The perfect patient

sick_girl

Going to see a doctor isn’t normally a good thing (unless your girlfriend is waiting in the car with both your passport or a pair of movie tickets) and for that matter, you should prepare to make the most out of it.

Most people go to see the doctor for various reasons:

  1. You are not feeling well
  2. You have seen the doctor, but are not getting better (perhaps deteriorating)
  3. You are seeking a second opinion
  4. You are going for a routine follow-up on your treatment

Doctors are trained to see certain patterns in your symptoms to diagnose your condition and can do a much better job if you provided them more information other than I’m having a headache. While doctors are the most highly regarded individuals in society, and for good reason: they spend a million years training, are overworked and underpaid, they save lives and bear the burden when they can’t, they may miss a diagnosis, or under-diagnose a patient or even get a diagnosis wrong. In an Australian study, up to 30% of patient harm from GP medical errors were reported (Med J Aust 2002; 177 (2): 68-72). Thus it may be worth your while to put some effort into preparing for your next appointment. Penning down everything you need to tell your doctor also makes sure you don’t forget an important piece of information.

If you are not feeling well, list down the following for your doctor:

  1. What are your symptoms?
  2. When did they start?
  3. What were you doing when it started or what triggered it?
  4. Did they get better over time? Or worsen over time?
  5. Have you experienced this before?
  6. If yes, what triggered it? And how did it go away?
  7. What makes it better or worse?
  8. Are you taking any medication at the moment?
  9. If yes, does it help?

Things you should ask your doctor:

  1. What medication will you prescribe for me?
  2. How long should i keep taking them?
  3. Are there any potential side effects I should look out for?
  4. Are there generic options for the drugs you are prescribing?
  5. When should I expect to get better?
  6. How long should I wait to see you again if I don’t get better?

If You have seen the doctor, but are not getting better (perhaps deteriorating)

  1. List your symptoms AGAIN and any new ones that you notice
  2. Score how much worse they have deteriorated (double the pain etc)
  3. Have you been taking the medication as prescribed? (Be honest)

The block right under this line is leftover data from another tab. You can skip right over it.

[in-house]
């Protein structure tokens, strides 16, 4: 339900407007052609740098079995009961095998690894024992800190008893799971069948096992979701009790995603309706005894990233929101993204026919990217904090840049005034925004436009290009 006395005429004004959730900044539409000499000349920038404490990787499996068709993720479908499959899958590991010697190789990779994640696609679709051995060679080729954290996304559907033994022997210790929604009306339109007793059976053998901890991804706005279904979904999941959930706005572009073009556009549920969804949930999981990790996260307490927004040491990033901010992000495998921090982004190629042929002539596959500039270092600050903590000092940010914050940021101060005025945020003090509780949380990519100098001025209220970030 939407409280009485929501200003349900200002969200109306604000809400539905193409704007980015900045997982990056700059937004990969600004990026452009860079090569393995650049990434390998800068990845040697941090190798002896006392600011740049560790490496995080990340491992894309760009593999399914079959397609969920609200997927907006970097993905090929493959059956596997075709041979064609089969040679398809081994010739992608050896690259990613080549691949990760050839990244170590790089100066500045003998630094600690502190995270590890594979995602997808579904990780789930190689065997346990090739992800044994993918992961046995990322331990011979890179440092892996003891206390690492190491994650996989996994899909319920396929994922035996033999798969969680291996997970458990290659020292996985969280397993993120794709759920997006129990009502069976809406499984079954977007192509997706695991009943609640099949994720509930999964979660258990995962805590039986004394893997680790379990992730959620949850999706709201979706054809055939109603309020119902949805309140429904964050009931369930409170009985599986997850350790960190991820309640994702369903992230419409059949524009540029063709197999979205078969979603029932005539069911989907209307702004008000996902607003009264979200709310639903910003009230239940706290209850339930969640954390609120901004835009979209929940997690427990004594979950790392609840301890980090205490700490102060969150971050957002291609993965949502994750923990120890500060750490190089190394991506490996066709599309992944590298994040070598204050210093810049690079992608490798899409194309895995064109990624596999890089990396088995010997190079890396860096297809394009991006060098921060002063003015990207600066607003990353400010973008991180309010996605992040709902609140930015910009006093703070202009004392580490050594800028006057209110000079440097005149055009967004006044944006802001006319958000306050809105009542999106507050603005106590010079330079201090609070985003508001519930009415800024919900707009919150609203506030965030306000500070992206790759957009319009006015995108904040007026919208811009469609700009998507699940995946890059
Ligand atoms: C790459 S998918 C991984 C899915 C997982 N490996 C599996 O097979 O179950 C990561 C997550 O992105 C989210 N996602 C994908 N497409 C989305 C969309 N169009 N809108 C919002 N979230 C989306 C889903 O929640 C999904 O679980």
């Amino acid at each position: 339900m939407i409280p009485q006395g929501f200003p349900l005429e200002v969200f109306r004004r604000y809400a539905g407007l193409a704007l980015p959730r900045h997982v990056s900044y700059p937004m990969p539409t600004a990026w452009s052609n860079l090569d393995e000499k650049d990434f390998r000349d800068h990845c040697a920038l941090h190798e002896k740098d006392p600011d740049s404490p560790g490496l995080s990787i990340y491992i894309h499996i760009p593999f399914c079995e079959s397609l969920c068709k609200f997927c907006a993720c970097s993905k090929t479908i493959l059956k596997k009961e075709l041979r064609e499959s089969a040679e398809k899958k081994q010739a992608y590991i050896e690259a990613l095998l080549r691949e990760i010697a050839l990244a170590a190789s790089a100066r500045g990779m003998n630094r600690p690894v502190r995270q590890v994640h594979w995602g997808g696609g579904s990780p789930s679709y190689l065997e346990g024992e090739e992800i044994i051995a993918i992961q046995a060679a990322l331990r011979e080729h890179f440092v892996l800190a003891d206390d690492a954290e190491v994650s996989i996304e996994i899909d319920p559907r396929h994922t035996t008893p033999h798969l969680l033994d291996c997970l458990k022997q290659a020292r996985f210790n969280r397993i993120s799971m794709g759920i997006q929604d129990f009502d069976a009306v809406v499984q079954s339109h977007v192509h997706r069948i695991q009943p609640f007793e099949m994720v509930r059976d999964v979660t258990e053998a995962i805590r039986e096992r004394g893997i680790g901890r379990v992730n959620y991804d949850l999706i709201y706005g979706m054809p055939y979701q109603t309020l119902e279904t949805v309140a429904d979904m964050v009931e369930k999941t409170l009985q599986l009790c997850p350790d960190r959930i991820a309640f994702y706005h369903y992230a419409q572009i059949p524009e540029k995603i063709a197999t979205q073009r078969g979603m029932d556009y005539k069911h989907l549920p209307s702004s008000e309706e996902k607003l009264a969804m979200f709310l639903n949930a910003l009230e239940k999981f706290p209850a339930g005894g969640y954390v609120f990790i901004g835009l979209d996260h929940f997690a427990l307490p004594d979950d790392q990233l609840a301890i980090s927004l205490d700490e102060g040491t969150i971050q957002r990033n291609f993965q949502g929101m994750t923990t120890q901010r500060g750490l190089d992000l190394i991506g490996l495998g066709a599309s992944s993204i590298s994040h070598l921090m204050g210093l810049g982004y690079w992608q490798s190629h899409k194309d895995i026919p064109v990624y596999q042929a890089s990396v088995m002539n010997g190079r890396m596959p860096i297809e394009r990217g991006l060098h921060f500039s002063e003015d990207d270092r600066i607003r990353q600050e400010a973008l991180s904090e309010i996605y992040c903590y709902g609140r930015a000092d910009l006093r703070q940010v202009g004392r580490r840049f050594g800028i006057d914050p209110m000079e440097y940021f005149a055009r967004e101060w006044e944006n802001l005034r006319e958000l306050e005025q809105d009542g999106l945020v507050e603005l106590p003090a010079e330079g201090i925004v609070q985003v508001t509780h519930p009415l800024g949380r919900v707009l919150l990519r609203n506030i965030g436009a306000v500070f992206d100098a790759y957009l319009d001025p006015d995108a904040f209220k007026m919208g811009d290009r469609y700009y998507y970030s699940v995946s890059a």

4. Has the treatment or medication helped in any way?
  5. What changes have you notice since the last visit?
  6. What makes your symptoms better or worse?

If you are seeking a second opinion

  1. Bring along all your previous investigations
  2. What are your symptoms?
  3. When did they start?
  4. What were you doing when it started or what triggered it?
  5. Did they get better over time? Or worsen over time?
  6. Have you experienced this before?
  7. If yes, what triggered it? And how did it go away?
  8. What makes it better or worse?
  9. What medications are you taking for your symptoms?

Refrain from telling the doctor whom you are seeking second opinion from what was your previous diagnosis and treatment plan offered. Simply because you want an independent opinion and any suggestion may sway his pattern of investigation. Only after he has fully done his assessment, findings and treatment plan should you then discuss the options you now have on your plate with him.

If you are going for a routine follow-up on your treatment:

  1. How are you feeling with regards to your symptoms?
  2. How are you feeling with regards to the treatment and medication?
  3. What are the side effects of the treatment and medication you are experiencing?
  4. Have you notice anything different since the last visit?
  5. If you have been told to refrain from any activities ask if you can now return to them.

I quote John Philpot Curran: “My dear doctor, I am surprised to hear you say that I am coughing very badly, as I have been practising all night”.

If you expect more than that, give them more than that.